Using the same molecule, the researchers could then observe how chemical reactions took place. The ring was observed to open up and attach to other molecules — an effect which could be strengthened by adding an attractive surface to the set-up. That is, the surface acted as a catalyst, providing insight into what happens during such catalytic reactions.

Small enough yet large enough

While the micrometre size of the model atoms is still a factor of 1000 or so larger than the sub-nanometre size of actual atoms, they are small enough to undergo random thermal motion, and this is what makes chemical reactions happen. As Richard Feynman famously put it in his lectures, “Everything that living things do can be understood in terms of the jigglings and wigglings of atoms” — and it is precisely these jigglings and wigglings, clearly observable when looking at the colloidal atoms with a microscope, that distinguish the micrometre-size molecular modelling kit from its counterpart that we know from high school.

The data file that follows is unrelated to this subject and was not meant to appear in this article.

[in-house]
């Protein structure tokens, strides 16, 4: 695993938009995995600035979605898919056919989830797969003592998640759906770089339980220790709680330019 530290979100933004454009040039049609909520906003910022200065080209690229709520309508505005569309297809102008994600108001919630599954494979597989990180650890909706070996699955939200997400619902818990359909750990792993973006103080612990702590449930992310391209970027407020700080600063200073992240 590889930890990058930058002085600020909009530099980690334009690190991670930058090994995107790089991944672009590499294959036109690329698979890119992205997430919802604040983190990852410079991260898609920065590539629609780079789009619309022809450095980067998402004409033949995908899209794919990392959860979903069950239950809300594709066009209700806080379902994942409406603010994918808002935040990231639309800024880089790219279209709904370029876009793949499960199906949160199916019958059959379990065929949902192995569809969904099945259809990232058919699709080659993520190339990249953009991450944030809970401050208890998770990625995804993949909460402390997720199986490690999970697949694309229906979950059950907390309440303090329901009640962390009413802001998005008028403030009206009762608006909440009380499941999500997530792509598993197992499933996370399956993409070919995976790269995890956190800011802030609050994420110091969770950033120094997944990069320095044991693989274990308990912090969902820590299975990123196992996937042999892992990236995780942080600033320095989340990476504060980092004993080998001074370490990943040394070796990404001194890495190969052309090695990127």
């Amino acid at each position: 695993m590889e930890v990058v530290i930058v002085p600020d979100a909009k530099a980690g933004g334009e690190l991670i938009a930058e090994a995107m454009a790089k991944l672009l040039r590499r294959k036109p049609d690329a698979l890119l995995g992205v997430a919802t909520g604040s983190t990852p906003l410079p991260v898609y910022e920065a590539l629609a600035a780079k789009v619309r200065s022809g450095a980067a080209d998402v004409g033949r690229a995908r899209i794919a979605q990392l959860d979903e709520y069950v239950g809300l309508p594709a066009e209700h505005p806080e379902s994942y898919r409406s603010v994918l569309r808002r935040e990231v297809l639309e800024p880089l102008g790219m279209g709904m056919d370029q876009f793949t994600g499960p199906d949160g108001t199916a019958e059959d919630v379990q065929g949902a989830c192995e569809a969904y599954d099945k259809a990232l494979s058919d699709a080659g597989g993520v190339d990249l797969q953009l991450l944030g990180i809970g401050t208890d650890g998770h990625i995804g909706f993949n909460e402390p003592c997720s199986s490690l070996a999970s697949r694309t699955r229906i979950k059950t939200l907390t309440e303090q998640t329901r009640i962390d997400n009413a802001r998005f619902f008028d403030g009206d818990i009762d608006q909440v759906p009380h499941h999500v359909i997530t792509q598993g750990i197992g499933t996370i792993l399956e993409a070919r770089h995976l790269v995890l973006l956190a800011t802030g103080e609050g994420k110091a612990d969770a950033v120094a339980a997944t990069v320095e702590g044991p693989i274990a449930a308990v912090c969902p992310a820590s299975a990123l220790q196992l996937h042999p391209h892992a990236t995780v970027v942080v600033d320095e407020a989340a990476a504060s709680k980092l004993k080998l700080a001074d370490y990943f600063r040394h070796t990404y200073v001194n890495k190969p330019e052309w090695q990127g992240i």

The modelling kit is thus a very useful tool to directly observe ‘molecules’ in their natural habitat and should have many useful applications. Besides giving an attractive visualisation of molecules, the results provide insight into the action of geometric catalysts on molecular reactions. Furthermore, the availability of the new small building blocks opens the door to the design of complex new materials, directly under the microscope, with a host of applications ranging from artificial tissue for medical purposes to functional nanostructures that can be used in technology.

Image caption: An artist’s impression of some molecules that can be made and studied using the new modelling kit. Image credit: Laura Quarto